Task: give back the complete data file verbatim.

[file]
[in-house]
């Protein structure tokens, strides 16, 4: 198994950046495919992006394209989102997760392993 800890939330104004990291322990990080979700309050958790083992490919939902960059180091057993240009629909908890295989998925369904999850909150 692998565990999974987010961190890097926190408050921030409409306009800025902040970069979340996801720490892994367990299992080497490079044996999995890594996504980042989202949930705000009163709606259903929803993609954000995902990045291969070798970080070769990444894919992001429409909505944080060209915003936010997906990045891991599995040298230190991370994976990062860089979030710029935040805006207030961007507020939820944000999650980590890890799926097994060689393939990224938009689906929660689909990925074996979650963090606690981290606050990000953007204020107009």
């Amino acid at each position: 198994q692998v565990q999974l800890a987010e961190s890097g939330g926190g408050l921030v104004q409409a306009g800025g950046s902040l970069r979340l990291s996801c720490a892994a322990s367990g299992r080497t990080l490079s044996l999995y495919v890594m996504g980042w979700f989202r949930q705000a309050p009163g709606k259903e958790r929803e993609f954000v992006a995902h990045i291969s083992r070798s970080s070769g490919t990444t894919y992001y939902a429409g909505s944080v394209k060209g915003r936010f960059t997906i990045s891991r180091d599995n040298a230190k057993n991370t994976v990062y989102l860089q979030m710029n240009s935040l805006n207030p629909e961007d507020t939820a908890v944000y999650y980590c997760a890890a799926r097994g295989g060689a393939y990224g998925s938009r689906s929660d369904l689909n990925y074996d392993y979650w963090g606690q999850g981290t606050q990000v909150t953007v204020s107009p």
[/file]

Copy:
[in-house]
């Protein structure tokens, strides 16, 4: 198994950046495919992006394209989102997760392993 800890939330104004990291322990990080979700309050958790083992490919939902960059180091057993240009629909908890295989998925369904999850909150 692998565990999974987010961190890097926190408050921030409409306009800025902040970069979340996801720490892994367990299992080497490079044996999995890594996504980042989202949930705000009163709606259903929803993609954000995902990045291969070798970080070769990444894919992001429409909505944080060209915003936010997906990045891991599995040298230190991370994976990062860089979030710029935040805006207030961007507020939820944000999650980590890890799926097994060689393939990224938009689906929660689909990925074996979650963090606690981290606050990000953007204020107009």
């Amino acid at each position: 198994q692998v565990q999974l800890a987010e961190s890097g939330g926190g408050l921030v104004q409409a306009g800025g950046s902040l970069r979340l990291s996801c720490a892994a322990s367990g299992r080497t990080l490079s044996l999995y495919v890594m996504g980042w979700f989202r949930q705000a309050p009163g709606k259903e958790r929803e993609f954000v992006a995902h990045i291969s083992r070798s970080s070769g490919t990444t894919y992001y939902a429409g909505s944080v394209k060209g915003r936010f960059t997906i990045s891991r180091d599995n040298a230190k057993n991370t994976v990062y989102l860089q979030m710029n240009s935040l805006n207030p629909e961007d507020t939820a908890v944000y999650y980590c997760a890890a799926r097994g295989g060689a393939y990224g998925s938009r689906s929660d369904l689909n990925y074996d392993y979650w963090g606690q999850g981290t606050q990000v909150t953007v204020s107009p």